This spring, the City installed a temporary roundabout at the intersection of Pomona Avenue, Seventh Street and Adella Avenue. The roundabout was the result of a public workshop that was held to discuss possible improvements to traffic and pedestrian circulation and traffic-calming in the area. At this workshop several concepts were discussed and the consensus was a roundabout was the best concept to move forward. Based on this input, the City Council directed that the roundabout be further studied, and approved the installation of the mock roundabout, constructed with temporary materials. The trial period, which started in early March, is slated to last six months. During this time, data will be gathered to determine the effectiveness of the roundabout to reduce vehicle speeds, improve way-finding through this complex intersection and promote pedestrian safety. As part of the evaluation, the City is encouraging comments from the public and has created an online survey to gather feedback. Residents can find the survey under the News Center section of the City’s website at www.coronado.ca.us.

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What’s Green on the Scene?
“Going green” is a hot topic in cities across the country, and Coronado is doing its part. Below are just a few of the programs and projects the City has implemented over the years.

Automated Recycling Program

The City of Coronado partnered with EDCO last year to enhance its recycling program by implementing the automated collection of recyclable materials. The program has increased recycling in the City by 15 percent. The program’s success has prompted the City Council to review an automated trash collection program as well.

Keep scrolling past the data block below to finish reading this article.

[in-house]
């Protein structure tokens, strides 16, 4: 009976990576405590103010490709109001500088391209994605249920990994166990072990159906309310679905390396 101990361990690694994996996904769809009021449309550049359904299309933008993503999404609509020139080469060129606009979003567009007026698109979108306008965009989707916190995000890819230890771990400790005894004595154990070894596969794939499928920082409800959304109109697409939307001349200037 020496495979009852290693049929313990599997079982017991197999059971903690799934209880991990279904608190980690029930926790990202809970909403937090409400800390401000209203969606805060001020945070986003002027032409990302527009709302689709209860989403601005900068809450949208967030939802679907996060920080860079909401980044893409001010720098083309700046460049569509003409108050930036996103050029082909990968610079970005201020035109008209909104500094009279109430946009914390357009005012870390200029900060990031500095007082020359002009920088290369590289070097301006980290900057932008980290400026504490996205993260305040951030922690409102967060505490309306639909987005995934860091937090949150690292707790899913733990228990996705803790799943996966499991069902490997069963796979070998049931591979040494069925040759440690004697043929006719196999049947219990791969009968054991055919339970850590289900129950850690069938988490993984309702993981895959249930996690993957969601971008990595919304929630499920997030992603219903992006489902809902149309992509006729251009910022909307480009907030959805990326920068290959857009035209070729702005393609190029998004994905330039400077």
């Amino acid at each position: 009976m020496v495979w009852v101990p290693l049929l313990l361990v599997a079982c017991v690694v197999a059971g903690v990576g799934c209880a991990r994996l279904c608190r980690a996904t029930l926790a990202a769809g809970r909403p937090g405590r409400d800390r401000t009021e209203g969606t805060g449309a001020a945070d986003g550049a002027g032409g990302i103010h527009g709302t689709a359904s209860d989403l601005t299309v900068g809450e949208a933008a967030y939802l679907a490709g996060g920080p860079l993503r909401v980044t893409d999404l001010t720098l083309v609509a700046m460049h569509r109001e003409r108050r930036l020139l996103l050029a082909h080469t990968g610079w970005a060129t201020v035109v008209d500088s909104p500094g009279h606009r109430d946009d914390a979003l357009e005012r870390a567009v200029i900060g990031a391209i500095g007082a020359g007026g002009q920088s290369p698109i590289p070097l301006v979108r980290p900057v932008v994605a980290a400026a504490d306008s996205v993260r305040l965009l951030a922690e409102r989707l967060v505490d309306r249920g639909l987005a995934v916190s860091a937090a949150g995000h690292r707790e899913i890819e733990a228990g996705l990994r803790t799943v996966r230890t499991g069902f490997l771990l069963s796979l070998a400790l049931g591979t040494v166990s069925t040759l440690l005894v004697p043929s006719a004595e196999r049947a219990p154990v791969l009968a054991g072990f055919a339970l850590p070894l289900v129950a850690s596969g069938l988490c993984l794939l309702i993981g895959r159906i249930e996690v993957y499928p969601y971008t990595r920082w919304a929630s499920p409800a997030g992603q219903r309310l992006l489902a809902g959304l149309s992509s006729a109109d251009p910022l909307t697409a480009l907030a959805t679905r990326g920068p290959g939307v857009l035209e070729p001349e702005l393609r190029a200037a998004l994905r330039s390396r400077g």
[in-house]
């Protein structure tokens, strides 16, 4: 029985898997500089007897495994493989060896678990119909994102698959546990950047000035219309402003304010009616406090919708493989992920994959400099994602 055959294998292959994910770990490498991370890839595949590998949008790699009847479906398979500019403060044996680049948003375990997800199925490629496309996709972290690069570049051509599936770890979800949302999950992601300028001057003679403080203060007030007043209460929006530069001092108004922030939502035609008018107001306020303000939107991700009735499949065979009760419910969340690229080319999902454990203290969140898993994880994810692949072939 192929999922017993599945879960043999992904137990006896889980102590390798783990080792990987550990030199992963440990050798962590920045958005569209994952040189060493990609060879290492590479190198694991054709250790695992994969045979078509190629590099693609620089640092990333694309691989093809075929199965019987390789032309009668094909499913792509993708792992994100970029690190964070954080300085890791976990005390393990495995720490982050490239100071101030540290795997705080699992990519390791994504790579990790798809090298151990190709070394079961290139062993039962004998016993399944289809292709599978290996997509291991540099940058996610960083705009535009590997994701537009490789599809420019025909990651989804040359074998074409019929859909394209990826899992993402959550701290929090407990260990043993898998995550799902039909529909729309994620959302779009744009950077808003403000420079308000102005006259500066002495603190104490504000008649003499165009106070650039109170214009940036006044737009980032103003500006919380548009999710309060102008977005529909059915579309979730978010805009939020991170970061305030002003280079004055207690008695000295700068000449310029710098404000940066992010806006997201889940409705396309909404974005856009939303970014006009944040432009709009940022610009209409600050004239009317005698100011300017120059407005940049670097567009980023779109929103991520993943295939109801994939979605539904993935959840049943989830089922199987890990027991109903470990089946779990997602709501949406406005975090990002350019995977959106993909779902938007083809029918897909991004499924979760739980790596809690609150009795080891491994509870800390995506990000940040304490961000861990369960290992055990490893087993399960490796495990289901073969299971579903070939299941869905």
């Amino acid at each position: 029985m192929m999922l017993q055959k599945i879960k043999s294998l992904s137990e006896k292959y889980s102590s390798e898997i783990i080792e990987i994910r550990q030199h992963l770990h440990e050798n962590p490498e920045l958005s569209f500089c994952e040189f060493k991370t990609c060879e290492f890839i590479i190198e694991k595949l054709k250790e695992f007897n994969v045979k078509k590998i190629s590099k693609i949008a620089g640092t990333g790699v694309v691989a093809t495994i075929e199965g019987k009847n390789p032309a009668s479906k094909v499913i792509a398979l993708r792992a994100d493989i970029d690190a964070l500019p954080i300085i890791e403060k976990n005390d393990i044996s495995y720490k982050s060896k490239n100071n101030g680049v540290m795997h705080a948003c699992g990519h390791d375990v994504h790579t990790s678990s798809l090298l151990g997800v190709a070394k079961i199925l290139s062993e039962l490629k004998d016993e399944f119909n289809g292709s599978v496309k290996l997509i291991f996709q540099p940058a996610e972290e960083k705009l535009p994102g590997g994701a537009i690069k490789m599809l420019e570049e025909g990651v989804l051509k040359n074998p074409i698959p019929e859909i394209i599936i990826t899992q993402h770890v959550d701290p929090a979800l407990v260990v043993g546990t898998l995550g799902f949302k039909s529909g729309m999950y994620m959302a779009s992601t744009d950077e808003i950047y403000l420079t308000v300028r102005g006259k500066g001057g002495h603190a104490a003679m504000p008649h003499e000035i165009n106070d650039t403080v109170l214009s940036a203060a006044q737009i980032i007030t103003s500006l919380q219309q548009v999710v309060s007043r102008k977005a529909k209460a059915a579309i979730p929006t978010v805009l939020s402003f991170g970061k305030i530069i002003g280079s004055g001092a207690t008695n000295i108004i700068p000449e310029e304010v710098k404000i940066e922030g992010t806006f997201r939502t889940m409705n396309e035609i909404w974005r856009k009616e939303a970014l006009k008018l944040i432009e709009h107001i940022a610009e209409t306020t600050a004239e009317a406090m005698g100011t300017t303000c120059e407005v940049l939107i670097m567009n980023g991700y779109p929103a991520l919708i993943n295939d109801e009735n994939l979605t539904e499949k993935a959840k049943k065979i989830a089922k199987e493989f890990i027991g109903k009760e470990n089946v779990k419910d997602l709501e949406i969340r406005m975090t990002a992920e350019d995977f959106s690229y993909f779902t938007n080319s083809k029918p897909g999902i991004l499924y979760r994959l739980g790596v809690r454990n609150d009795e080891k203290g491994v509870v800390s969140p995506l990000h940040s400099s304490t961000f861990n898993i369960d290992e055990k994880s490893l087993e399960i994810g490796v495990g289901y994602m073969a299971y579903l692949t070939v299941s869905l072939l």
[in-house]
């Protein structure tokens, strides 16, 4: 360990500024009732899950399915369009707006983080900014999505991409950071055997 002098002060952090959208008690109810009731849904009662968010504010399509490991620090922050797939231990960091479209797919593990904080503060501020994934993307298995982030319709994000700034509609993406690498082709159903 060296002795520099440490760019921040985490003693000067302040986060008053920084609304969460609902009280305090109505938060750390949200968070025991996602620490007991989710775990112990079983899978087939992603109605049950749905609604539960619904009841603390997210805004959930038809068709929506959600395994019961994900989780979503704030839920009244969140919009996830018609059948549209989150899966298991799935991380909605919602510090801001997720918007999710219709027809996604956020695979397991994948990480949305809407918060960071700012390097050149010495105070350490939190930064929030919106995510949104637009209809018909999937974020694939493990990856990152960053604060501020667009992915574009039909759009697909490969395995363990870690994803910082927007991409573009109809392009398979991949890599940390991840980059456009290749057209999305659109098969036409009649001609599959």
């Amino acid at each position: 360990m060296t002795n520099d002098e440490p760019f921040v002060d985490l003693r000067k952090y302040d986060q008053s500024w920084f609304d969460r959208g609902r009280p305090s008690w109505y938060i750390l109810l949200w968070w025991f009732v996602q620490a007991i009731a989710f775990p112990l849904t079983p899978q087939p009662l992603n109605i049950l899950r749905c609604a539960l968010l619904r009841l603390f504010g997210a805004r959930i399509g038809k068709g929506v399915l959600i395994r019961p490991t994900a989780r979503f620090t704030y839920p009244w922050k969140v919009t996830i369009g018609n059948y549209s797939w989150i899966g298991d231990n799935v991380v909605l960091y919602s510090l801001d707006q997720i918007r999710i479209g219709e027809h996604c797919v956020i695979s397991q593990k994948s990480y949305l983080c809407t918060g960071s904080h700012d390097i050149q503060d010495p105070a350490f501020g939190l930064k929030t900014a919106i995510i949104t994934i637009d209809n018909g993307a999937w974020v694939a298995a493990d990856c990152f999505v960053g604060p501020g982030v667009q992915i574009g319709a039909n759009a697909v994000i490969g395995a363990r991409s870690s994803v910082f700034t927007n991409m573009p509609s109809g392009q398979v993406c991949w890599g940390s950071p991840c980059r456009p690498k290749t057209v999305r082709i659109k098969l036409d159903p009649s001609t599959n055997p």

LEED Targeted Animal Control Facility

City officials break ground on new Animal
Care Facility in April.
A groundbreaking ceremony for the Animal Care Facility was held in April. The facility is being designed to meet the U.S. Green Building Council’s Leadership in Energy and Environmental Design (LEED) silver certification. This is a voluntary rating program with a goal of evaluating environmental performance from a broad perspective over a building’s life cycle, providing a definitive standard for what constitutes a “green building.”

Community Center Cogeneration Unit

The cogeneration unit provides electricity while heating the Community Center pool.
When the City designed the Community Center as part of the Glorietta Bay Master Plan, it made sure to include plans for a piece of cutting-edge, energy-saving technology called a cogeneration unit. Cogeneration is the simultaneous production of both electricity and heat energy. The unit produces electricity to power the Community Center at the same time as it heats the pool.

Alternative Vehicles

The battery-operated golf cart and CNG parking enforcement vehicle are more energy-efficient than traditional vehicles.
Coronado was one of the first municipalities in the County to begin using compressed natural gas, battery-powered electric and hybrid vehicles for official business, beginning in the early 1990s. There are now 18 alternative vehicles in the City used by the Recreation, Police, Public Services and Engineering Departments.

Compressed Natural Gas (CNG) Vehicles

Compressed natural gas is a cleaner-burning alternative to gasoline, diesel or propane fuel. Below is a brief summary of some of the compressed natural gas vehicles the City uses.
  • One police vehicle operated by senior volunteers
  • Five Dodge vans for Recreation Department and Public Services use
  • One trash collection truck